network protocol for updates, and access to versioned storage within the data set can be abstracted behind a common tool or library (so you don’t have to write Yet Another Hack to seek within compressed stream or Yet Another Bash Script to wget the latest files)
Some major open questions:
Does this model sound useful for people actually using Wikipedia data dumps in various circumstances today?
What help might people need in preparing their existing tools for a switch to this kind of model?
Does it make sense to actually use an existing VCS such as git itself? Or are there good reasons to make something bespoke that’s better-optimized for the use case or easier to embed in more complex cross-platform tools?
When dealing with data objects removed from the wiki databases for copyright/privacy/legal issues, does this have implications for the data model and network protocol?
git’s crypto-hash-based versioning tree may be tricky here
Do we need a way to both handle the “fast-forward” updates of local to master and to be able to revert back locally (eg to compare current and old revisions)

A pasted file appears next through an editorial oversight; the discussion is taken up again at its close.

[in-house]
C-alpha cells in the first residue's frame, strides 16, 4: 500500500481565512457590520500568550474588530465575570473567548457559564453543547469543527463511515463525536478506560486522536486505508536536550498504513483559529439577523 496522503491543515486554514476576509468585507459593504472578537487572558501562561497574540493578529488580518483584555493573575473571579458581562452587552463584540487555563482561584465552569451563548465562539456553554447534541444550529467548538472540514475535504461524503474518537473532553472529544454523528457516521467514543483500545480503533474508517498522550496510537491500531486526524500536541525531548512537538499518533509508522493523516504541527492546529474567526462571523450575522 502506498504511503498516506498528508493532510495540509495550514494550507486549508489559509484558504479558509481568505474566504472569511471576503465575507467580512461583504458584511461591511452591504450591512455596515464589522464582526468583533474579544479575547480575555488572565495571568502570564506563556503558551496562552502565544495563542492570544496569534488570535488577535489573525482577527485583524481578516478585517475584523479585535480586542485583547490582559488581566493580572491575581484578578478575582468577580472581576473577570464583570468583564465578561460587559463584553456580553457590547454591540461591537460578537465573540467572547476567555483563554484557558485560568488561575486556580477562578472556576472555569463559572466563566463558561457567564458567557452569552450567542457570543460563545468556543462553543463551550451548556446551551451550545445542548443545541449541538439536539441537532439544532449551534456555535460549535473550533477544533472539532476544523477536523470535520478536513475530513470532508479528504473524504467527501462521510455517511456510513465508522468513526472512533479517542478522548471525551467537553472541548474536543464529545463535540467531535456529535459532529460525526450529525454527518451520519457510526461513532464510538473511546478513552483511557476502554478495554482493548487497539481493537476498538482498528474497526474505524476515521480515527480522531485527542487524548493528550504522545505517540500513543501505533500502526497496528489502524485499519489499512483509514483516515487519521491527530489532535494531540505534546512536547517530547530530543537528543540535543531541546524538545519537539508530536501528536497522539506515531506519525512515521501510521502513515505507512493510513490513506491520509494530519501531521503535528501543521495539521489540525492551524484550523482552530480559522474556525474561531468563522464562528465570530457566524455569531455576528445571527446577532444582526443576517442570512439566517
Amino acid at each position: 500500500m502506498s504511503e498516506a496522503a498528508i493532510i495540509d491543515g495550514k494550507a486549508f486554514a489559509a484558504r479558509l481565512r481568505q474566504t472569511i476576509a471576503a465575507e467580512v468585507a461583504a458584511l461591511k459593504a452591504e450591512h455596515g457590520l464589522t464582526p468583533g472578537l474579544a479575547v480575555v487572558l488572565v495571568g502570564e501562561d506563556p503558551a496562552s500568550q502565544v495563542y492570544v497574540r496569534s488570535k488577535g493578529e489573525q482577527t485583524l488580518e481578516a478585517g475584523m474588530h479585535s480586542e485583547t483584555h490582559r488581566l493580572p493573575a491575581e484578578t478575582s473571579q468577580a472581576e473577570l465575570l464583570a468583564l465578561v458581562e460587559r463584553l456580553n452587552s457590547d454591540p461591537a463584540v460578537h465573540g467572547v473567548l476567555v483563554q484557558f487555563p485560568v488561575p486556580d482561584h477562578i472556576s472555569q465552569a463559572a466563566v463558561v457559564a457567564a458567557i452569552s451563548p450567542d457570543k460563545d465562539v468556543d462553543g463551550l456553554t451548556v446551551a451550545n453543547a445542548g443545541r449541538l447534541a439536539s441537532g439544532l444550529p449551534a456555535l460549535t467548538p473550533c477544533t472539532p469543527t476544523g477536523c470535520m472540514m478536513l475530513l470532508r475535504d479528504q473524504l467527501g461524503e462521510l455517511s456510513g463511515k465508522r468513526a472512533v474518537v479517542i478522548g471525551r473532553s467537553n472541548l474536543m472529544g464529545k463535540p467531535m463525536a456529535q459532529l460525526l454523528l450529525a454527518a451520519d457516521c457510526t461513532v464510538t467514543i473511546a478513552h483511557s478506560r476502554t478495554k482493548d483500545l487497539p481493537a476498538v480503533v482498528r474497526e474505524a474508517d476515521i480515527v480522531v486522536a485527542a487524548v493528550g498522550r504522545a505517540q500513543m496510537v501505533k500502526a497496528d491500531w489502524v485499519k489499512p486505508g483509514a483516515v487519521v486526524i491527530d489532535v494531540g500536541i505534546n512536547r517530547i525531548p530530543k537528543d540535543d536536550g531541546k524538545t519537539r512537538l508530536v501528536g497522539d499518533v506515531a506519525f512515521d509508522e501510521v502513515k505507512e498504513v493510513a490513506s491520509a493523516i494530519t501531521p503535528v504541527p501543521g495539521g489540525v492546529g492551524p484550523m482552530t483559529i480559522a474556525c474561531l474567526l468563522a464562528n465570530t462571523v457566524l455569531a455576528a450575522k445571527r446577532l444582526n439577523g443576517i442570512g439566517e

Technical issues in updating the master VCS from the live wikis?
Push updates immediately from MediaWiki hook points, or use an indirect notify+pull?
Does RCStream expose enough events and data already for the latter, or something else needed to ‘push’?
Can update jobs for individual revisions be efficient enough or do we need more batching?
Heads-up San Francisco peeps — I’ll be heading into town next week to help my fellow Wikimedia Foundation folks talk and process and plan and generally help turn what’s been an unfortunate leadership and communication crisis into a chance to really make improvements. I’ve been really impressed and inspired by the mails and posts and discussions I’ve seen internally and externally, and I’m really proud of the maturity and understanding you have all shown. Wikimedians and staffers of all stripes, y’all are awesome and we’re going to come through this stronger, both within the company and in the broader movement community.